Tufts Too Tough? Inside the Life of the Pre-Med

Asher Leviton

We’ve all seen them; they peer bleary-eyed into incomprehensible textbooks, cursing the 3 a.m. on their computer screen clocks. They skip frat parties and free time for Tisch and a latte, heavy on the sugar. Being pre-med sure ain’t easy.

Certainly not here at least. Boasting rigorous classes, renowned professors, and accessible resources, Tufts joins the ranks as one of the most prestigious pre-medical programs in the country. In an atmosphere of stop-at-nothing science students, determined to wow family and friends with a top degree, the competition around the country is fierce, perhaps a little too fierce.  To the point where, according to The New York Times, many qualified pre-med students simply aren’t making the cut into American med schools.

Tufts Medical School is no exception. Located in the heart of Boston, the highly competitive Tufts Medical School is an extremely sought after option for current undergraduates eager to boost up their medical career under the Tufts umbrella. Tufts’ cutthroat admissions welcomed just 200 out of a staggering 7,361 applicants into the 2013 class. And the class of 2013’s mean GPA in those grueling, over-our-heads, pre-med courses? A solid 3.53. Tufts Medical School doesn’t fool around.

Luckily, these statistics aren’t completely impenetrable for Tufts undergrads. Out of this year’s 200 enrolled students, a striking 33 hail from the Medford campus we know and love, making Tufts the highest-represented institution by far. Admissions discrimination? Maybe. But it’s more than that. As Tufts undergraduate admissions becomes more selective, snatching up intelligent students from its competitive peers, the medical school applicant pool here simultaneously strengthens. And, likewise, so do GPA’s and MCAT scores.

As Chair of the Pre-Medical Committee at Tufts, Biology Professor Harry Bernheim has spent years penetrating countless Tufts medical school applications and scouting the quality of Tufts’ applicant pool. Needless to say, he’s recently been impressed. “Tufts has gotten more difficult to get into, so the student applicants are academically quite strong,” said Bernheim. “Everything has risen over the last decade at Tufts, including the intellectual abilities of students and numbers they come and leave with.”

In addition, many over-achieving Tufts students decide to prove their worth earlier through Tufts Medical School’s early assurance option, an opportunity that allows highly qualified pre-med undergraduates to gain admission by the end of their sophomore years.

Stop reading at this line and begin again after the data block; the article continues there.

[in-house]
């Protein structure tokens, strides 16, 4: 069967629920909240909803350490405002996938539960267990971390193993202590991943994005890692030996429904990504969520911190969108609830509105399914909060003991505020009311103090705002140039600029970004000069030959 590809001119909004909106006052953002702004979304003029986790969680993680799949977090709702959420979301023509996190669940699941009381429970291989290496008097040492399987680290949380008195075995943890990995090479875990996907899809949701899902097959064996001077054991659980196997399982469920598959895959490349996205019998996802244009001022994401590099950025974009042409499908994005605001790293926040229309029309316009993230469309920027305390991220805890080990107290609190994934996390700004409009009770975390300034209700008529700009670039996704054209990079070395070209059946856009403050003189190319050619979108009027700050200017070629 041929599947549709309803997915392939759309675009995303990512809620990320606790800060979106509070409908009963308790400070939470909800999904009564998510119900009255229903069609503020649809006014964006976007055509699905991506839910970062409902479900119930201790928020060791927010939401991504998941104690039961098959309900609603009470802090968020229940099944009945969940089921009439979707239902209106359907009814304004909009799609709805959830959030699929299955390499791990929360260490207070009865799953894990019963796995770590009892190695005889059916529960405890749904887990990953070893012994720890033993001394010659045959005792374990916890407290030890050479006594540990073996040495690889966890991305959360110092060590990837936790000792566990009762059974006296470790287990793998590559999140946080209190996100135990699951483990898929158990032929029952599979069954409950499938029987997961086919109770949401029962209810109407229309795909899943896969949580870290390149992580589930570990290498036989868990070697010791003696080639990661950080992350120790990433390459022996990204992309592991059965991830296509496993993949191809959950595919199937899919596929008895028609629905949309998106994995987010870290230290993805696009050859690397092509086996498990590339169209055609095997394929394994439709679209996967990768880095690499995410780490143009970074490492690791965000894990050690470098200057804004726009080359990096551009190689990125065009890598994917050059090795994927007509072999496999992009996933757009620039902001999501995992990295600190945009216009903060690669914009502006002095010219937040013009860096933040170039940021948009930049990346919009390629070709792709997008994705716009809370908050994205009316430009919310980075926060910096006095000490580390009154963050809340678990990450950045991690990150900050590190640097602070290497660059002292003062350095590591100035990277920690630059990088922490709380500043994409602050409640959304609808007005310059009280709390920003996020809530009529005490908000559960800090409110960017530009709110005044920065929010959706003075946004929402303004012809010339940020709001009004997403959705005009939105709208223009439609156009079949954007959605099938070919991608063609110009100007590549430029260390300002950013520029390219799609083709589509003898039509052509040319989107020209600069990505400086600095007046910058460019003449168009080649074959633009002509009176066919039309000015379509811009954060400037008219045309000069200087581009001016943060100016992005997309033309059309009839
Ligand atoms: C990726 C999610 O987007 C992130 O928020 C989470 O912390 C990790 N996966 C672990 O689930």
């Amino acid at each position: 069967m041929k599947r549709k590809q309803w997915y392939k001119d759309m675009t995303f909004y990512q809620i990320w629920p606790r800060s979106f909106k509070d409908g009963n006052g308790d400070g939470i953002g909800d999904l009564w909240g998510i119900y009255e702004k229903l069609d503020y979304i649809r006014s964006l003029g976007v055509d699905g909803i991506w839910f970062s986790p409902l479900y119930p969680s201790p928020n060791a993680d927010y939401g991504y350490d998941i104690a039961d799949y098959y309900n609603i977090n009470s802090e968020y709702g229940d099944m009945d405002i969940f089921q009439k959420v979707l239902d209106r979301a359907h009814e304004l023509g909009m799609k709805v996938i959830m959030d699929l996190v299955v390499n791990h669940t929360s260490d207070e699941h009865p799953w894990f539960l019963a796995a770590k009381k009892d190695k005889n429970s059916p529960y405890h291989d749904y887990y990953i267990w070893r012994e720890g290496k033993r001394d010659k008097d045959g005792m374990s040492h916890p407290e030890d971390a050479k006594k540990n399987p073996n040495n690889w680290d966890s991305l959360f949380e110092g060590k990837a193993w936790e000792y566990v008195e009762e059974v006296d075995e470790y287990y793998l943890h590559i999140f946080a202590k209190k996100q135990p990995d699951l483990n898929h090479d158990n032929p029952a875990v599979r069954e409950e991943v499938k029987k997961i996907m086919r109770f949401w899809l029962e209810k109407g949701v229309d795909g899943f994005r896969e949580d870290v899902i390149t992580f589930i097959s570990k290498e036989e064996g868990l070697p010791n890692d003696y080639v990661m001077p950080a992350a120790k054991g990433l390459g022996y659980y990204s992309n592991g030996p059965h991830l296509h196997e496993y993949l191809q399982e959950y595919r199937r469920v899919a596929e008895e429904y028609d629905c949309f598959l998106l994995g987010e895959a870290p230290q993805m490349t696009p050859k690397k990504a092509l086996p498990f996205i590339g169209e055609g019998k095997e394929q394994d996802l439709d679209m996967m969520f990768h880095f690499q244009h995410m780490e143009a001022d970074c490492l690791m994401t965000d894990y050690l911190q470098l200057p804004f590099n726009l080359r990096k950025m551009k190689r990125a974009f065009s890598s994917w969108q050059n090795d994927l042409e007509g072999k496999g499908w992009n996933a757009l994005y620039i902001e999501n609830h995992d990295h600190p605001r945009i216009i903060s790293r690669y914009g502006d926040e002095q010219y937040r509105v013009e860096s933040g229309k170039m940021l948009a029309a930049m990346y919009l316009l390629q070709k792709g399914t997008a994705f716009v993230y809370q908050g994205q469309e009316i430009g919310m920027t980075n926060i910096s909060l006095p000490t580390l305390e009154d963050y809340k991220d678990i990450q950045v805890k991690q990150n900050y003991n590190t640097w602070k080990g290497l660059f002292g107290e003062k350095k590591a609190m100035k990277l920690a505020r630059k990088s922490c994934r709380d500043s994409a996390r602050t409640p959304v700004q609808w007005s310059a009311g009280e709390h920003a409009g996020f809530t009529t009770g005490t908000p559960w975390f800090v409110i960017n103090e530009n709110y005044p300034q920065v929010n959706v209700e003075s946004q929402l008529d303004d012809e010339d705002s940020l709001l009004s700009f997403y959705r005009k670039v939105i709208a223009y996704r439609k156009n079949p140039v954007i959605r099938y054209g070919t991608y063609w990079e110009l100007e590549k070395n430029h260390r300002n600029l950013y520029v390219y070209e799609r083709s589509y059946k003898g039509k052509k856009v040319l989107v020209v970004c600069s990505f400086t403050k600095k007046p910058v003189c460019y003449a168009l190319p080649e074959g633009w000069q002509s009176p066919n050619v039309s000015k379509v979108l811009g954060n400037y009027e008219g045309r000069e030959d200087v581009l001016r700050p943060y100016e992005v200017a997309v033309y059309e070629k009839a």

“[Early assurance] opens up a lot of opportunities,” said Edward Testa, a sophomore who applied via the early option to Tufts Medical School. “You find out at the end of sophomore year, so I can shift focus from building a big resume for med school to other things I want to do. I want to go abroad to Italy, and I’d be able to do that.”

According to Dana Marcinkowski—Desmond (MD), another early assurance contender, this option is desirable because applicants are not required to take the MCATs. “I know it’s where I want to go so it doesn’t make sense for me to spend the money applying to other medical schools and on MCAT programs,” she said.

However, the application process isn’t easy; along with three letters of recommendation, applicants are required to have completed two biology, two chemistry, and one organic chemistry course in a span of just two years, according to MD. And, if you don’t have a GPA of 3.5 or higher in these series of rigorous science courses, don’t bother.

Even if you meet these credentials, early admission to Tufts Medical Program isn’t guaranteed; only around 25-30 percent of students are accepted via early access. “Admissions is much more difficult,” said Bernheim in regards to the early option. “Applicants need to demonstrate in a very obvious way that they really are committed to pursuing a career in medicine.”

Tufts isn’t the only one raising the bar.  Nationwide, competition is boiling and admissions rates are slimming, causing an exacerbation of stress and extra pounding on pre-med advisor Carol Baffi-Dugan’s office door. “I think it’s more competitive because the extra things that you have to do to get in are becoming the norm,” said MD. “Like doing research, or having shadowed a doctor, or getting good grades—everyone has it nowadays.”

But to all those over-stressed pre-med students out there, keep reading. In response to recent trends of aspiring doctors fleeing to offshore medical programs or simply giving up hope entirely after yet another rejection letter, nearly two dozen medical schools are opening across the country, according to The New York Times. Developing programs are sprouting within established universities, including Hofstra University, University of California, Quinnipiac, and Central Michigan University as well as the independent Commonwealth Medical College program. When these various in-the-works programs officially open their doors, they will amount to an 18 percent increase in the 131 medical schools across the country.

According to the Times, the expansion is a “wake up call” to address the other factors threatening the medical world: a growing population, impending retirement of 1/3 of practicing doctors, and, in tune with the political tide, changes in health care, which would bring a stream of newly-insured patients under the blanket of the American health system.

“I’d like to see more physicians become trained because, as our population is growing, the demand for physicians is increasing. If you just keep the pool the same, you are going to have a shortage, “ said Bernheim.

So, when you see your fellow pre-med Jumbos swarming Tisch late hours and crossing out weekend plans, remind them that maybe it’s not all that bad…right after you thank God you’re not going to med school.

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